This glossary includes definitions adapted from the work of the Alliance for Dignified Food Support, who will shortly be launching a website with guidance for community food projects and charitable food aid providers to ensure the support they provide is dignified.


Affordable Food Schemes: Projects which offer [good quality], low-cost food, which is often subsidised. These projects are typically positioned in low-income neighbourhoods, where access to fresh local food is limited. Affordable Food Schemes can include community supermarkets and pantries, as well as affordable veg boxes and low-cost community cafes.

Cash First: A cash first approach broadly refers to the idea of giving people cash payments (or sometimes vouchers), rather than food. Local authorities can deliver cash first schemes that provide support directly to recipients via a cash payment, in addition to their usual benefits, rather than by subsidising foodbanks and other emergency food providers.

Charitable food aid: Food projects which offer free or low-cost, subsidised food to people experiencing food insecurity, e.g. food pantries and social supermarkets. They may be more broadly open to the community, e.g. community meals, and have wider goals such as tackling social isolation.
Community Food Support: Any food provision delivered by voluntary, charitable or community groups that exists outside of the traditional marketplace.

Community Fridge: A space where everyone can share surplus food, including donations from local food businesses, producers and households (Hubbub). They are located within a particular town or area and anyone in the community can take food from them for free and put food in to share. Hubbub coordinates the UK Community Fridge Network, which includes over 200 Community Fridges.

Community food enterprise: A community-based project with a focus on improving some aspect/s of food locally for the community, which includes a trading element. A cross-over between a social enterprise and a community food project.

Community food project: A community-based project with a focus on improving some aspect/s of food locally for the community. These include charitable food aid, as well as other projects such as community food growing, cooking classes or other training, community meals etc.

Community supermarket/social supermarket/ food pantry: Membership schemes which offer low cost food to people, either for a small subscription fee or on a pay-as-you-feel basis. There are typically fewer eligibility criteria to join a community supermarket or pantry and members can often self-refer.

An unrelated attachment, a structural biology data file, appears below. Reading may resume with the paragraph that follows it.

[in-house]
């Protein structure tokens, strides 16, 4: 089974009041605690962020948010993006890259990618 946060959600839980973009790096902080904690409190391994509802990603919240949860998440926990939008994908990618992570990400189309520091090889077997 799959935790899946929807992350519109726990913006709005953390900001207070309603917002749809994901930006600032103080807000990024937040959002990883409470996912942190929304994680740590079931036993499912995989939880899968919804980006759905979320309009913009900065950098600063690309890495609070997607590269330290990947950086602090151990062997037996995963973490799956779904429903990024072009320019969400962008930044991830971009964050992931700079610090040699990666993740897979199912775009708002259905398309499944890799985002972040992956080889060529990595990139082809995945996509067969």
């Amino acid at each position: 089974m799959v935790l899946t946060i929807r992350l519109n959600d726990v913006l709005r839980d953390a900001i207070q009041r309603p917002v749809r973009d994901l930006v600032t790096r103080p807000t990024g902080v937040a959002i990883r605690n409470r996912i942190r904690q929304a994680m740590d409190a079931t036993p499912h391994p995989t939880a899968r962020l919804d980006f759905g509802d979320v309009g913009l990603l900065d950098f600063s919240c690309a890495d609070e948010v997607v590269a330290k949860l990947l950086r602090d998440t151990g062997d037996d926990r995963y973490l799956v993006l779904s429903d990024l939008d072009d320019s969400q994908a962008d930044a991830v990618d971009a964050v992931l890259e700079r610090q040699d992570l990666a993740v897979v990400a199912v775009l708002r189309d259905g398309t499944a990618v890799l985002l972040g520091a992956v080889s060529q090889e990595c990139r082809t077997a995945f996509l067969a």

Emergency food aid: Food projects which offer free food and other essentials to people experiencing financial crisis. They are designed to prevent hunger in an emergency rather than be relied on for long-term support, and usually provide a parcel of food to last for a few days.

Food desert: An area where there is limited available to buy or access food, particularly fresh, healthy, and affordable produce. They typically occur in more deprived areas, and mean people may have to travel to get food, spend more money to buy food locally, or rely on less healthy products.

Food bank: One type of community food support. Food banks typically provide food for free or for a nominal charge, and there are usually certain criteria in place which determine access, typically proof of low income or a referral from a support agency. In the UK there are over 2000 food banks – 1200 are part of the Trussell Trust network and the remainder are independent.

Food hub: Food hubs are essentially storage spaces which function as mid-points between producers and consumers of food, aiding with logistics of distributing the food. See Food Research Collaboration’s policy paper on food hubs for more information. In this toolkit, we are generally referring to food hubs which are being used by multiple community food projects and/or charitable food aid providers to help them to regulate their food supply. Food may arrive at the hub from multiple suppliers including surplus food, purchased food and donations.

Food insecurity: When a person or household does not have access to sufficient food, or food of an adequate quality, to meet their nutritional and cultural requirements in a dignified way. This is often due to not being able to afford enough food but can also be linked to other barriers to access, such as mobility issues, or a lack of food being available locally.

Food security: Occurs when all people are able to access enough safe and nutritious food to meet their requirements for a healthy life, in ways that the planet can sustain into the future. Emergency food providers and affordable food schemes all seek to improve food security in their local community. Food security can also be improved through local infrastructure, access to welfare payments and cash first schemes.